What price live music?

I have a large number of musician friends and so the conversation about the price of gig tickets has come up many times over the years. It seems that the general perception is that gig tickets are expensive.
Are they? Really?
Let’s have a little think about that….

Firstly, putting on a gig is incredibly expensive. The venue requires a great deal of sound equipment, licenses, power and insurance and then of course there is the advertising – and that’s all before the bands arrive. Now some of you will say “but the venue has that already!” Yes, and it magically maintains itself and replaces by growing out of the musical equipment patch at the back of the venue. No, really.

Then there are the bands. Ok so let’s assume this is a smaller gig with semi-professional (i.e “I have to work in another job for a living as well as do this”) musicians. Let’s also assume that there are three bands playing at our imaginary gig, say 15 or so musicians in all. They’ve had to travel to the gig, transporting their equipment too and so the travel costs will be quite extensive. They are probably going to have had some advertising costs of their own, and we’re not going to take into account their general expenses such as equipment maintenance and rash and indulgent things like eating.

So we are starting to see how expensive this all is. Chances are the bands will be offered a fee that would make people on minimum wage feel flush, or they’ll take a cut from the door. After the venue takes their expenses, and the money is split fifteen ways through the three bands, they’ll be lucky to cover a bit of petrol, a pint and some chips.

And yet the audience at our imaginary gig have had a great time and a good few hours of entertainment for less than it costs for a takeaway pizza. It is interesting that people balk at spending £10 – £15 for a gig ticket, and yet are comfortable spending multiples of that on a round of drinks.

I loathe the idea that just because someone enjoys what they do they should not be paid fairly for it. I’m pretty sure that each and every professional footballer enjoys what they do, and it doesn’t stop them being paid tens of thousands of pounds for the pleasure. Musicians and all creative people have every right to be paid a fair wage for what they do. Haven’t you enjoyed it out there in the audience watching people sweat at their art for your sakes?

There has also been a lot of talk about the cost of festival tickets. Let’s take Download 2014 for example. £200 (or a shade under) does sound pretty expensive to camp out in a noisy and muddy field – but look at what you get for that! You could see a band every hour for ten hours straight (or more, but I’m simplifying it a bit – you might want some sleep) so maybe watching thirty bands or so over the weekend. That means you are averaging £6 a band, amazing value – and the cost of putting on a festival is astronomical.

£10 to £15 for a gig ticket is nothing, really, think about it. What can you get for that? How many times have you blown a tenner and not even noticed?

What will your standard night out in the pub involve? £10 will get you two pints and some crisps in a London pub (if you’re lucky) and you might spend £50 or more at the bar on the whole? £15 a curry or takeaway on the way home? £10 a taxi instead of walking? And the only entertainment you’ve had is watching the drunks in the taxi queue?

Live music is life-enhancing and liberating. There is nothing like the soul-lifting joy of feeling the pulse of a good band throb up through your feet. The atmosphere, the sounds, the whole scene is just something that needs to be experienced, particularly in smaller venues where the music really feels live (unlike huge ones that farm you in, plug you into machine generated sounds, and then farm you out again)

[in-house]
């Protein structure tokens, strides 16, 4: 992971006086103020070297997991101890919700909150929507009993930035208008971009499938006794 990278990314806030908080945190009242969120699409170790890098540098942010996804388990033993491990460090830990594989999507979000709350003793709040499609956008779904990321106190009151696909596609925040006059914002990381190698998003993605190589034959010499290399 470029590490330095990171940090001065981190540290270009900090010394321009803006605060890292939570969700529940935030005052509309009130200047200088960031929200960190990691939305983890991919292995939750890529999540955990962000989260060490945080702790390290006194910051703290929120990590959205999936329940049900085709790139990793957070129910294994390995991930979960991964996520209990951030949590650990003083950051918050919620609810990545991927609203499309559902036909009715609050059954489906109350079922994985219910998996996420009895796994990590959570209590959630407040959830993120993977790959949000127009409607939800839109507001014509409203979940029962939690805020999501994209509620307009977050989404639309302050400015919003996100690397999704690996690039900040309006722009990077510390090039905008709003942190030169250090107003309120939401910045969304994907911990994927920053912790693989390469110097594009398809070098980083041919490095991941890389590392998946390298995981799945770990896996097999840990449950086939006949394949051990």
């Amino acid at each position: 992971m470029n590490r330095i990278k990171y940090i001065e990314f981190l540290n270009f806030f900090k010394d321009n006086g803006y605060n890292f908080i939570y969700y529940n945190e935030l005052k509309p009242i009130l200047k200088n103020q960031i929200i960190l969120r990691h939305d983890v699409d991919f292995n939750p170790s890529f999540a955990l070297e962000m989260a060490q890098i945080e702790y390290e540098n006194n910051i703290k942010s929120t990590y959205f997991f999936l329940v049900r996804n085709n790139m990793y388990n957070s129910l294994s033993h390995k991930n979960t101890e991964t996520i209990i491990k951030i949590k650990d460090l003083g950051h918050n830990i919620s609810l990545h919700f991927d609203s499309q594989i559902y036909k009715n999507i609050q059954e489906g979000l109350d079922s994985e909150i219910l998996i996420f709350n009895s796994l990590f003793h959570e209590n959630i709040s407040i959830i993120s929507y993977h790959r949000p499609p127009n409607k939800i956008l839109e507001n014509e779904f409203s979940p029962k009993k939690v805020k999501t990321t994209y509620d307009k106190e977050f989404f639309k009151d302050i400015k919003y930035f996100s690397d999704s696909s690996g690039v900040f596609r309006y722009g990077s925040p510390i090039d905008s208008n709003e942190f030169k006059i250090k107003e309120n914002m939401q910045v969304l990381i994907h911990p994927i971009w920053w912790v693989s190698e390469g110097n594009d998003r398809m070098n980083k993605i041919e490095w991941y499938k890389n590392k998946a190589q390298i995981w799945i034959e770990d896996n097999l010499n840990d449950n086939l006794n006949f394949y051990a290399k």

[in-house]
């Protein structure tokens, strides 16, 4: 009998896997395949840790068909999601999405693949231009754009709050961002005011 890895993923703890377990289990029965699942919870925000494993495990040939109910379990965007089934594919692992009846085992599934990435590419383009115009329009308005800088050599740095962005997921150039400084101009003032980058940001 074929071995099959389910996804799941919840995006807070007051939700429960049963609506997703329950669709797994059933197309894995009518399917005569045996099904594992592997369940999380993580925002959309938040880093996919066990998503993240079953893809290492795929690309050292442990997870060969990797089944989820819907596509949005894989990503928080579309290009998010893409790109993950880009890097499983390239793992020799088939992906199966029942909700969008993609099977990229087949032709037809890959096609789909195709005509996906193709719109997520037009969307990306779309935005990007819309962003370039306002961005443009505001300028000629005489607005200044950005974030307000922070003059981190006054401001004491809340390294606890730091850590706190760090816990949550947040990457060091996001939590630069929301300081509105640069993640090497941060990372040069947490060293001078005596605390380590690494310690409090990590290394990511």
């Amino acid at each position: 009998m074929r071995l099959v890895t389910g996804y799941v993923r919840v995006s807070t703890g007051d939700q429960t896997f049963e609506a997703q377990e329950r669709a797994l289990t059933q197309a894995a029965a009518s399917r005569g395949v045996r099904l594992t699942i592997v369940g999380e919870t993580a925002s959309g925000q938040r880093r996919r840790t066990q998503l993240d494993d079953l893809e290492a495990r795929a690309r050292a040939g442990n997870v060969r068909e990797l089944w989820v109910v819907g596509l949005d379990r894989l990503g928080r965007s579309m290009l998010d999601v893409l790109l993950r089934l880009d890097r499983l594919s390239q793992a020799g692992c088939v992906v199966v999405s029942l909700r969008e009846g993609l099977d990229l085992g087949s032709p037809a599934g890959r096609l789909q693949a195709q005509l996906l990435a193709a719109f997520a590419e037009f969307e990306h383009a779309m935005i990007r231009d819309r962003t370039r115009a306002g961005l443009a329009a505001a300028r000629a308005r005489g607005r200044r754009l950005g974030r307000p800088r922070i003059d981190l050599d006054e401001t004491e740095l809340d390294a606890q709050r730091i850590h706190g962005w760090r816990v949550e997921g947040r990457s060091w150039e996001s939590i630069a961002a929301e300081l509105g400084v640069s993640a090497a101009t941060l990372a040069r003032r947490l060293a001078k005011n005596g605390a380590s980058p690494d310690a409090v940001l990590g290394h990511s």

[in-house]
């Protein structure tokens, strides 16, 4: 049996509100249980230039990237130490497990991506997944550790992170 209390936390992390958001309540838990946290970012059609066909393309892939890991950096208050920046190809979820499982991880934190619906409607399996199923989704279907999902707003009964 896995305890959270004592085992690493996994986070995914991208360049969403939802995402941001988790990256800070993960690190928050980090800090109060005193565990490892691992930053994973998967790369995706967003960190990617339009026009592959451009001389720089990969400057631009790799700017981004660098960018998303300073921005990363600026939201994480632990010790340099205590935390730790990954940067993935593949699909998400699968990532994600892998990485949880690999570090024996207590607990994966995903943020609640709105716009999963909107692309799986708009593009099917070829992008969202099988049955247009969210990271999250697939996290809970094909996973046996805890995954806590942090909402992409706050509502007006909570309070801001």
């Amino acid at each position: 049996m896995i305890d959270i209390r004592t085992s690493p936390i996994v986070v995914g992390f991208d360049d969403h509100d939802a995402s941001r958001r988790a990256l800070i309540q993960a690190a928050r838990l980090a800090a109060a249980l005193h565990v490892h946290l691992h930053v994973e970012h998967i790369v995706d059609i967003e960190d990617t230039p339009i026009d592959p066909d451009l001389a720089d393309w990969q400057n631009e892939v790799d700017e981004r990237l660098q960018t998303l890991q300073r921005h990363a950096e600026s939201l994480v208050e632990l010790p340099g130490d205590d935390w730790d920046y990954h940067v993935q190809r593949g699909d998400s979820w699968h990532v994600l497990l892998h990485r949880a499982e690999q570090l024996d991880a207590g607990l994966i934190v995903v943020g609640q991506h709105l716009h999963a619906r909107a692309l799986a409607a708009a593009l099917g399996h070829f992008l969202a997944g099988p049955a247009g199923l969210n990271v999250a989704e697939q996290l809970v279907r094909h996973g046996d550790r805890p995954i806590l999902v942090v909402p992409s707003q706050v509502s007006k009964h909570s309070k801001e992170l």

Do yourself a favour, find out where live music is going on around you and get out there. Chuck less of your night out down your throat, and throw a bit more in your ears.
You won’t regret it.

Shameless plugs here for some great local music venues…and bands worth seeing at them…

Check out Trashville – a collective of superb bands (no wedding singers here!)

A personal bias and I’m linking to The Metatrons Trust me on this, you won’t regret it!

Club 85 in Hitchin

The Horn, St Albans

The Good Ship, Kilburn

The Bedford Esquires

If you have other local venues (local to you!) who specialise in good and original live music – please add in the comments below. I get a pretty good hit rate on this blog and I’m happy to share. I’ll check every link before approving, and I warn you now I’m not keen on those venues that only have cover version bands.

Trolls need not apply….


2 thoughts on “What price live music?

  1. londongigger says:

    I agree with you up to a degree. £10-£15 is nothing these days for a live gig. And neither is £25 -£30 for an established artist or band. But it goes on multiples. The bigger the band, the larger the venue they will fill and for the cost of employing only marginally more staff. Where I object is when you see bands like the Rolling Stones, charging £600 for corporate tickets so that you can stand at the front and the common people stand at the back for £90; and Madonna charging £150 pounds. These sort of prices are ridiculous and greedy. Springsteen, for example, I saw play a long and brilliant gig this year at the Hard Rock calling festival for just £55.

    • Dawn Finch says:

      Absolutely, you are bang on there. Some prices for big names are disgraceful and disproportionate. I also have serious issues with people being charged full price for seats that are so far from the stage that it means they have to watch it on the screens. £200+ to watch a big telly?! That’s a total rip off.

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